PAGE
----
This self-paced course is primarily delivered asynchronously; however, your instructor will schedule live interactions as well. Please refer to your syllabus for these opportunities and for your important program deadlines.

A writing-intensive (W) course is one in which students complete at least 20 pages of finished writing, distributed over multiple assignments, usually 3 or 4 papers, throughout the term. For Johns Hopkins University undergraduates, Introduction to Fiction & Poetry I counts towards the 12 required credit hours of writing-intensive courses.

Duration
6 weeks
Area of Study
Humanities
Department
Writing Seminars
Instructor
Blansett, Nathan
Class Schedule
Monday
Self-Paced
Tuesday
Self-Paced
Wednesday
Self-Paced
Thursday
Self-Paced
Friday
Self-Paced

Introduction to Fiction & Poetry II (W) - AS.220.106

Undergraduate students July 11 - August 19 Online
3 Credits Status: Open Save this Course View Saved Courses

The second half of IFP, this course delves deeper into the finer points of fiction writing, including tone, description, and point of view; students will also enrich their knowledge of poetic forms and devices, such as figurative language, verse rhythm, and the poetic line. Readings include work by Paley, Mahfouz, Calvino, Lessing, Richard Wright, Plath, Rich, Auden, Li-Young Lee, and others. Students will write and workshop their own stories and poems, and complete a final portfolio. This course is a prerequisite for most upper level courses.

Prerequisites: Introduction to Fiction and Poetry I: AS 220.105.

This self-paced course is primarily delivered asynchronously; however, your instructor will schedule live interactions as well. Please refer to your syllabus for these opportunities and for your important program deadlines.

A writing-intensive (W) course is one in which students complete at least 20 pages of finished writing, distributed over multiple assignments, usually 3 or 4 papers, throughout the term. For Johns Hopkins University undergraduates, Introduction to Fiction & Poetry II counts towards the 12 required credit hours of writing-intensive courses.

Duration
6 weeks
Area of Study
Humanities
Department
Writing Seminars
Instructor
Keleher, Kate
Class Schedule
Monday
Self-Paced
Tuesday
Self-Paced
Wednesday
Self-Paced
Thursday
Self-Paced
Friday
Self-Paced

Introduction to Financial Mathematics - AS.110.276

Pre-College students & Undergraduate students June 6 - July 29 Online
4 Credits Status: Open Save this Course View Saved Courses

This course is designed to develop students' understanding of fundamental concepts of financial mathematics.  The course will cover mathematical theory and applications including the time value of money, annuities and cash flows, bond pricing, loans, amortization, stock and portfolio pricing, immunization of portfolios, swaps and determinants of interest rates, asset matching and convexity.  A basic knowledge of calculus and an introductory knowledge of probability is assumed.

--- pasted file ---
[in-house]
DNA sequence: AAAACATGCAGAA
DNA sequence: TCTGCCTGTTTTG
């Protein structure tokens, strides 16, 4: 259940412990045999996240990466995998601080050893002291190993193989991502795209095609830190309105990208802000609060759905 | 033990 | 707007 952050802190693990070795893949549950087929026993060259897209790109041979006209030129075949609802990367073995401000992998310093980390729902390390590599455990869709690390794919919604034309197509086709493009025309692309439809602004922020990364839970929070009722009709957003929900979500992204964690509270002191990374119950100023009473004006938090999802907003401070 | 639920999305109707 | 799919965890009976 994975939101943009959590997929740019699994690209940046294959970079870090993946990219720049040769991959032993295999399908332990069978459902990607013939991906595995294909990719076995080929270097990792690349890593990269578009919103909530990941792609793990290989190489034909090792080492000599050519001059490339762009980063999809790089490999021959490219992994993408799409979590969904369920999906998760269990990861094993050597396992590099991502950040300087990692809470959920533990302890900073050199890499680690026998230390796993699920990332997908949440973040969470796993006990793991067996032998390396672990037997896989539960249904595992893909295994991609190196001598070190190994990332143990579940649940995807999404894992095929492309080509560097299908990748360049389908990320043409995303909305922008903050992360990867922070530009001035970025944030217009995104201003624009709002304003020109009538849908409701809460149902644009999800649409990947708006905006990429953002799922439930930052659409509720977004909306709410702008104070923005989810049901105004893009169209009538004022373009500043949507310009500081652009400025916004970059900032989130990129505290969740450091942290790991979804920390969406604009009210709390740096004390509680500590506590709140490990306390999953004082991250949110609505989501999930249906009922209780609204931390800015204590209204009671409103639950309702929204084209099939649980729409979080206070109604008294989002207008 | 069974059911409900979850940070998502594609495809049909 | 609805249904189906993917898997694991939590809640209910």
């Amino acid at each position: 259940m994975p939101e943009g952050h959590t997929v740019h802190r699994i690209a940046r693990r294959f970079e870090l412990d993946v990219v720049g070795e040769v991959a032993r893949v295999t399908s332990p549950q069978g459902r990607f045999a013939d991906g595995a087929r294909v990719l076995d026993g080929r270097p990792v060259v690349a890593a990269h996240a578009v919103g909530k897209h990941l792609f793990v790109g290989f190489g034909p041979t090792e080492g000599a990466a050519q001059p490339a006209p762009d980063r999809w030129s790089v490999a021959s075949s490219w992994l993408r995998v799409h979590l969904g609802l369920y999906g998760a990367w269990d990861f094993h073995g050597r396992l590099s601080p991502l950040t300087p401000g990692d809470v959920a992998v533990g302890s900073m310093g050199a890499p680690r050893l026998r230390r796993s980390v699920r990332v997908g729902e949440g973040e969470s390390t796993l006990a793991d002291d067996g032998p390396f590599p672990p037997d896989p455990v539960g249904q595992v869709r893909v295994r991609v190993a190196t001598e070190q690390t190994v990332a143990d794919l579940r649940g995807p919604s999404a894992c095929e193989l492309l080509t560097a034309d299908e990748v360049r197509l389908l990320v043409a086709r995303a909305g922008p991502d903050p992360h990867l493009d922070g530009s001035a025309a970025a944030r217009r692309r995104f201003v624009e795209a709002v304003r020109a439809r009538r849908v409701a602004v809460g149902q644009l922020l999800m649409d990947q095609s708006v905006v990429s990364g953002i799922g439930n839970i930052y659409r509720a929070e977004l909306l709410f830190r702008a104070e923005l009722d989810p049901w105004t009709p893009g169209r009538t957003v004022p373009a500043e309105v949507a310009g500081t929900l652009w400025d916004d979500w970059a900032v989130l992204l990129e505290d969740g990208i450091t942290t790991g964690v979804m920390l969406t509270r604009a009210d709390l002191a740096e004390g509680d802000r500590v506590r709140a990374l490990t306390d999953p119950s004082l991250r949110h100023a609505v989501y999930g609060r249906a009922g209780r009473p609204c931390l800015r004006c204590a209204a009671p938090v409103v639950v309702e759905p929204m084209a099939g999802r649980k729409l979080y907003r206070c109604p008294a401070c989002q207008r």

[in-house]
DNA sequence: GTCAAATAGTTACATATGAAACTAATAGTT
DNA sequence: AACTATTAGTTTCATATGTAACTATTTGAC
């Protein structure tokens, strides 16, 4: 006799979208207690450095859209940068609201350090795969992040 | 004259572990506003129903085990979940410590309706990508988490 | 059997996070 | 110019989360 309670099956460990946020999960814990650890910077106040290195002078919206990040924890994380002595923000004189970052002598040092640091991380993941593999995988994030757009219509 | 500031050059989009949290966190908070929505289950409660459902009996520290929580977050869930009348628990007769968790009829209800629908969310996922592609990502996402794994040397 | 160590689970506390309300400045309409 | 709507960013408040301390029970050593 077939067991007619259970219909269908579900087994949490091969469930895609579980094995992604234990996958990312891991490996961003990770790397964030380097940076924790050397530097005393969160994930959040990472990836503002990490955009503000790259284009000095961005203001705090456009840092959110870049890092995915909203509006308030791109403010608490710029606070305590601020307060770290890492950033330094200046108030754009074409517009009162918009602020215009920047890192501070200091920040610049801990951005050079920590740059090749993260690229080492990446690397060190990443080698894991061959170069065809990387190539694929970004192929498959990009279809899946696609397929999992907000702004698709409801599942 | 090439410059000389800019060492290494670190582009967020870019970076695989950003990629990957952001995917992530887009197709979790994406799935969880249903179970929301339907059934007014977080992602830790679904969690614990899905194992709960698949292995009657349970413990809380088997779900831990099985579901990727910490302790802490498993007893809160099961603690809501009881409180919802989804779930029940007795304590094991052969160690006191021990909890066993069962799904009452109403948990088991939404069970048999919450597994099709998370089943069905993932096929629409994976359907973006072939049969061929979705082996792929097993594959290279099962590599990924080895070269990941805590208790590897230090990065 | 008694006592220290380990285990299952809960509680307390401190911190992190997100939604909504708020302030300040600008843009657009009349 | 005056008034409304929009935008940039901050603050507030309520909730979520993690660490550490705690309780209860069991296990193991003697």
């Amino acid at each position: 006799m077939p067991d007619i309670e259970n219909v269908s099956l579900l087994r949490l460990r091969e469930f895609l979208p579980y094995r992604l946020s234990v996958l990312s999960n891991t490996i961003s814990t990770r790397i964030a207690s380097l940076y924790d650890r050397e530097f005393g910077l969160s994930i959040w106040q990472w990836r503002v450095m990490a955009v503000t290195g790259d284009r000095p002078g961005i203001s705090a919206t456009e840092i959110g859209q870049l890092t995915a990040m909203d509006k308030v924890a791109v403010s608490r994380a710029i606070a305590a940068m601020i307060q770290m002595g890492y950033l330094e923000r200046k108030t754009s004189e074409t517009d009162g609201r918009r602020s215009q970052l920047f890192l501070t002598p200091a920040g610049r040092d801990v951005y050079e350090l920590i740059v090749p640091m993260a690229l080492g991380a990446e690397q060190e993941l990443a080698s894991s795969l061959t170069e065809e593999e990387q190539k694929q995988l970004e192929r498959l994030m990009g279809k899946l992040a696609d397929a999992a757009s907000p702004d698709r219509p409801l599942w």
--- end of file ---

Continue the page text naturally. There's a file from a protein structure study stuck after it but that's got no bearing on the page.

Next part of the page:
Prerequisite: Calculus I or equivalent.

A flexible weekly schedule accommodates all student schedules and time zones, and courses include pre-recorded lectures, notes, and interactives to help students learn the material. Assessments include computer-scored items for immediate feedback as well as instructor-graded assignments for personalized learning. Students have access to instructors through email or individual reviews, and weekly instructor-led synchronous problem-solving sessions are recorded to view any time. Students should expect to work a minimum of 5-10 hours per week.

Duration
8 weeks
Area of Study
STEM
Department
Mathematics

Introduction to Mathematical Cryptography - AS.110.375

Pre-College students & Undergraduate students June 6 - July 29 Online
4 Credits Status: Open Save this Course View Saved Courses

An Introduction to Mathematical Cryptography is an introduction to modern cryptography with an emphasis on the mathematics behind the theory of public key cryptosystems and digital signature schemes. The course develops the mathematical tools needed for the construction and security analysis of diverse cryptosystems. Other topics central to mathematical cryptography covered are: classical cryptographic constructions, such as Diffie-Hellmann key exchange, discrete logarithm-based cryptosystems, the RSA cryptosystem, and digital signatures. Fundamental mathematical tools for cryptography studied include: primality testing, factorization algorithms, probability theory, information theory, and collision algorithms. A survey of important recent cryptographic innovations, such as elliptic curves, elliptic curve and pairing-based cryptography are included as well. This course is an ideal introduction for mathematics and computer science students to the mathematical foundations of modern cryptography.

A flexible weekly schedule accommodates all student schedules and time zones, and courses include pre-recorded lectures, notes, and interactives to help students learn the material. Assessments include computer-scored items for immediate feedback as well as instructor-graded assignments for personalized learning. Students have access to instructors through email or individual reviews, and weekly instructor-led synchronous problem-solving sessions are recorded to view any time. Students should expect to work a minimum of 5-10 hours per week.

Duration
8 weeks
Area of Study
STEM
Department
Mathematics

Introduction to Neuroscience - AS.080.105

Pre-College students & Undergraduate students May 31 - July 8 Online
3 Credits Status: Open Save this Course View Saved Courses